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The Conscience of Thoroughbred Racing


HALLANDALE BEACH, FL, September 25, 2022 – When turf writers sat down with their weekly NTRA ballots Monday morning, one of the riddles that needed solving was ranking the nation’s top three-year-old, namely, do victories in the Santa Anita Derby and Pennsylvania Derby equal one Travers?

Of course, Epicenter is more than a one-hit Grade 1 Travers wonder. He did win two Grade 2s previously, the Louisiana Derby and Jim Dandy, in which he beat the winners of the Preakness and Blue Grass Stakes. Those Saratoga victories were as stylish as Taiba’s score on Saturday.

If Flightline remains undefeated in the Classic, the three-year-old who finishes closest to the magnificent four-year-old could get the nod. Or it could be decided in the final Grade 1 of the three-year-old season, the Grade 1 Malibu at Santa Anita. If that “playoff” is needed, home track and style advantage to Taiba.

Pennsylvania Derby day was about a lot more than its signature event. A new three-year-old filly star emerged in Society, who not only improved her lifetime mark to 5-for-6 but and so with a jaw-dropping display of speed.

Going in, she was the main speed on paper. But leaving the gate she left nothing to chance as Florent Geroux blew the Grade 1 Cotillion wide open with sprinter-type speed. At the finish, the Gun Runner second-season sophomore did her best impression of a divisional leader not named Nest.

A solid #2 going into the Cotillion was Secret Oath, who may have had some of the starch taken out of her by Nest in Saratoga, or was more of an early season sensation that did not continue developing, or is badly in need of a freshening; perhaps all three. When it counted most, she again was one-paced.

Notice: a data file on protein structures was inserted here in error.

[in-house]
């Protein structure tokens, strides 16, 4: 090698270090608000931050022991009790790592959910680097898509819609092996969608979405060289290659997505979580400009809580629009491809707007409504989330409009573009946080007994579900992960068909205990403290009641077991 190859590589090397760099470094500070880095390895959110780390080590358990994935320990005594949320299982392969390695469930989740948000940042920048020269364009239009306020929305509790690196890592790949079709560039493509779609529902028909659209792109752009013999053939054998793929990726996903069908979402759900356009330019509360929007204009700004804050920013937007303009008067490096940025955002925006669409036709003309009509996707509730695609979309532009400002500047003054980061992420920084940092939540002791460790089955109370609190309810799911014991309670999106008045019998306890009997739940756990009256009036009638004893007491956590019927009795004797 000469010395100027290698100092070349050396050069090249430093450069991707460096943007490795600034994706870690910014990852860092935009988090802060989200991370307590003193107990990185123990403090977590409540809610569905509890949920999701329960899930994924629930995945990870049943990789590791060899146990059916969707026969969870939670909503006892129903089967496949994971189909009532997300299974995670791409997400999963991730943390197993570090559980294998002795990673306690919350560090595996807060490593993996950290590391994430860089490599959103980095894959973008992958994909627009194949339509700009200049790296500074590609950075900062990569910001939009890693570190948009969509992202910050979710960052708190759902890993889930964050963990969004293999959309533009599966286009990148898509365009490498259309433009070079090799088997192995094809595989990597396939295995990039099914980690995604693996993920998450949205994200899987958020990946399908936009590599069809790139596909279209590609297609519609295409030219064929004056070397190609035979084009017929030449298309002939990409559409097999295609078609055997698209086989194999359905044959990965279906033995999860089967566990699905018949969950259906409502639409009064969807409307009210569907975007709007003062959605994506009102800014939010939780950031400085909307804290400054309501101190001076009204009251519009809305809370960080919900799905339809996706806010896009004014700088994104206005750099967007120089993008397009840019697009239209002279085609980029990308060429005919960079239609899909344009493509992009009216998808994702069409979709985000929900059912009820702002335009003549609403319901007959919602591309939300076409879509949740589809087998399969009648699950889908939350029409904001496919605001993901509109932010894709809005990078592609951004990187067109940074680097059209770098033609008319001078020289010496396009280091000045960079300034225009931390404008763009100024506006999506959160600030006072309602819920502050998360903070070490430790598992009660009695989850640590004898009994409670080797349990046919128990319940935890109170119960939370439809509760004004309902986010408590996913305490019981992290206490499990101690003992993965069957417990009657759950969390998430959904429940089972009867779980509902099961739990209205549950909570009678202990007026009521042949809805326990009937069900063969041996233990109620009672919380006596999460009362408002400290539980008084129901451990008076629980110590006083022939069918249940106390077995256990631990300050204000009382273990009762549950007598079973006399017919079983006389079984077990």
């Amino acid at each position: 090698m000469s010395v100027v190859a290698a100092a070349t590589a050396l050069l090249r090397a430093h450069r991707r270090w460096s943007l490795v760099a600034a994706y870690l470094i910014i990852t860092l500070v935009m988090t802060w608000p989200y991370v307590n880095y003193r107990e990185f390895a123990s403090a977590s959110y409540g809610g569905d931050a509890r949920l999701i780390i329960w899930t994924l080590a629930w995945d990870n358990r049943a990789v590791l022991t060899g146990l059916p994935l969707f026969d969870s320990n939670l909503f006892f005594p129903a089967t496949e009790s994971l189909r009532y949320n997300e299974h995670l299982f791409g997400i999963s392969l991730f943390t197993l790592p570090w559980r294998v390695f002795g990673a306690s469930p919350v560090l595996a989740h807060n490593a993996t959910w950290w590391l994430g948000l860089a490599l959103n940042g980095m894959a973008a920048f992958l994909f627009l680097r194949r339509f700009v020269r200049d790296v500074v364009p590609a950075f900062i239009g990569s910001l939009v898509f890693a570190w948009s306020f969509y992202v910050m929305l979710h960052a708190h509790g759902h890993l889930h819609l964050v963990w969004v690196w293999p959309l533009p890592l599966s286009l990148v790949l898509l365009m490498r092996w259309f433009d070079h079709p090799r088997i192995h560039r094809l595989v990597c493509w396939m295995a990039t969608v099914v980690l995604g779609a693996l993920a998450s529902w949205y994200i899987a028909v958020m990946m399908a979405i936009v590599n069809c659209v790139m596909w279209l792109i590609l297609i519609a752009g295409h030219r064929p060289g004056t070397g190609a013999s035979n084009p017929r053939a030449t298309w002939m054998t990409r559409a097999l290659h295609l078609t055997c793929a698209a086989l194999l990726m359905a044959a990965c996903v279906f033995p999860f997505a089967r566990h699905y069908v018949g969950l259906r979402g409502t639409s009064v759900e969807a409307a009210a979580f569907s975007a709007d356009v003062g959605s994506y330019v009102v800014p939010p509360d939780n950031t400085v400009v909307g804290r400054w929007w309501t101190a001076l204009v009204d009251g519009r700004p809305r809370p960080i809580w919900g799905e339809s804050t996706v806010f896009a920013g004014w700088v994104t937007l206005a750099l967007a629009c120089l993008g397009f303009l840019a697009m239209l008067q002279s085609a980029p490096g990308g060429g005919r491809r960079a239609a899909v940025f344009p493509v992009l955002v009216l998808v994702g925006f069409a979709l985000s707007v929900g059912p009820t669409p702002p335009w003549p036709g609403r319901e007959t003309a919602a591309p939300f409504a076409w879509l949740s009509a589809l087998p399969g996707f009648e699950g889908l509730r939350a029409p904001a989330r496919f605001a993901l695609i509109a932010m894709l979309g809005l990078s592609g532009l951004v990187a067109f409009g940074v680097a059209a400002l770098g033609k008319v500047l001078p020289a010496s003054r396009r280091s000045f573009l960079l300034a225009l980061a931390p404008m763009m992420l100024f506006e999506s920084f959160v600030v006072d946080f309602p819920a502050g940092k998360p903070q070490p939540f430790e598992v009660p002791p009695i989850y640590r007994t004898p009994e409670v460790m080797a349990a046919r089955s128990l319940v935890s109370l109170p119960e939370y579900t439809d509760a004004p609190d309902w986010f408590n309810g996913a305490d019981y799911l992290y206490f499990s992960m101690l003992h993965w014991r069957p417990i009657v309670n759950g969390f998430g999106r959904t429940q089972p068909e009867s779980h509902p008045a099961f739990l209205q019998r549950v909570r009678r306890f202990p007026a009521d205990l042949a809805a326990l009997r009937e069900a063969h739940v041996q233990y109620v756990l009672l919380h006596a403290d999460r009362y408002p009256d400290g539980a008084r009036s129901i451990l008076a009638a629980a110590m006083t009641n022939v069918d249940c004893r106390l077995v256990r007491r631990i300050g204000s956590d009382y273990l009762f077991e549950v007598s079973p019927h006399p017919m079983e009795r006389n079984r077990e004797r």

We completely underestimated Society as we give less credence to big-figure winners at bullring tracks such as Charles Town. Instead it turns out that Steve Asmussen has another good one to play with. She was one of five winners by her sire on Saturday.

As stated in a comment to one of the HRI Faithful over the weekend, I have not seen a more dominant young stallion since Mr. Prospector changed the face of breeding back in the day; soft-boned but fast offspring! The Gun Runners, in our view , have shown precocity and stoutness early on. We shall see as more evidence is compiled.

A total of 59 horses were entered in the Big Philly 5 races, all stakes, helping to cap a 13-race program of well endowed races which included nods to the Pennsylvania state-bred program. In all, $18.8 million were wagered from all sources, a staggering sum for the Bensalem venue.

I never thought I’d see this day but as we keep reiterating here, good horses are good business.

Speaking of state-breds, Buy Land and See showed his class against his peers once again, easily blowing the Alphabet Soup apart when given his cue turning for home. Mychel Sanchez rode him as if he were astride the best horse—and he was.

That’s Right made a big impression taking the 5-furlong G3 Turf Monster. A video review indicated that he likely was the best speed in a race loaded with it. He proved it and never weakened, winning as much the best.

Trainer Michael Moore and jockey Andy Hernandez gained their first lifetime graded scores. Good on them.

Alas, racing isn’t perfect, is it? According to Bill Finley’s report in Sunday’s Thoroughbred Daily News, several cars were searched as they entered the grounds this weekend and illegal paraphernalia, including several syringes and an electrical devise, were uncovered.

The discoveries resulted in immediate suspensions of “at least two trainers and one jockey.” This reportedly was the second such incident within a three-month period. It would appear that people are dropping dimes to Pennsylvania racing officials in advance.

There was no mention whether the reaction was the result of Racing Commission internal security or whether the Horseracing Integrity and Safety Act’s see-something, say-something mantra is bearing fruit. In either case, this was good policing.

HRI’s position on whistleblowers is, whatever the context, they provide information that generally works in the public’s best interests.

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